7. Northern Spy Food Co., 511 East 12th Street, 212-228-5100
Local, sustainable ingredients provide the foundation for chef Hadley Schmitt’s menu at this East Village nook, where whimsical twists abound in dishes like chewy beet jerky with grapes and yogurt or sticky rolls speckled with pulled pork and covered in sweet parsnip glaze. Show up for lunch and you’ll be treated to one of the best lamb burgers the city has to offer, covered in tangy and dense Landaff cheese and served with french fries cooked in duck fat.

6. Union Square Cafe, 21 East 16th Street, 212-243-4020
For 29 years, Danny Meyer’s flagship has championed the Union Square Greenmarket, helping to make it the gastronomic utopia that it is today. From the beginning, the restaurant’s California and Mediterranean-inspired cuisine has translated perfectly with the Greenmarket’s seasonal schedule. Now, a trip to the stalwart yields inspired plates like chef Carmen Quagliata’s sugar snap peas with guanciale, mint, and Pecorino Romano, and spring onion cornbread served alongside a hefty roasted veal chop.

5. Riverpark, 450 East 29th Street, 212-729-9790
Sisha Ortuzar runs the show at Tom Colicchio’s farm-to-table restaurant overlooking the East River. Hidden behind a deeply-recessed courtyard, the restaurant’s outdoor patios look onto a sizable garden that provides much of the produce used in the kitchen. The chef doesn’t shy away from spices and fruits — loosely rolled spaccatelli pasta is imbued with cocoa to offset a rich pork ragu with apples and sage, and lamb receives a flowery punch from hibiscus.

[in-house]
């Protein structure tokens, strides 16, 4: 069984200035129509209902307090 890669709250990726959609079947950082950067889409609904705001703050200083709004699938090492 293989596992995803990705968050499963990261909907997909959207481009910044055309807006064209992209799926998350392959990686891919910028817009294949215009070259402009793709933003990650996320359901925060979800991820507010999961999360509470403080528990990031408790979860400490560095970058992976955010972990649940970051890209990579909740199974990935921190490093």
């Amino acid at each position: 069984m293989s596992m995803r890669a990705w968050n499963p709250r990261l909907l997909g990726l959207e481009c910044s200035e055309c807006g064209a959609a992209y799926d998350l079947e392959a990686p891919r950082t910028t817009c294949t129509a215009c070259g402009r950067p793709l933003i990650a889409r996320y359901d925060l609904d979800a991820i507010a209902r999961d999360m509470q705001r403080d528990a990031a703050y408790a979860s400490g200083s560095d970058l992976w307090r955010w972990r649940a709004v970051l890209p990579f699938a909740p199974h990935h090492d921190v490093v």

4. Tocqueville, 1 East 15th Street, 212-647-1515
Steps from the Union Square Greenmarket, this elegant, stoic French-inflected American restaurant — Marco Moreira and Jo-Ann Makovitzky’s flagship — has long held a close relationship to the incredible products available to them, having featured a prix fixe Greenmarket menu for years. If barnyards were used to host debutante balls, the chickens might produce the farm eggs topping Tocqueville’s luscious Parmesan grits covered in shaved truffles. A mainstay on the menu, the Cato Farm cheddar salad pairs the cheese with roasted bosc pears from market superstar Migliorelli Farms.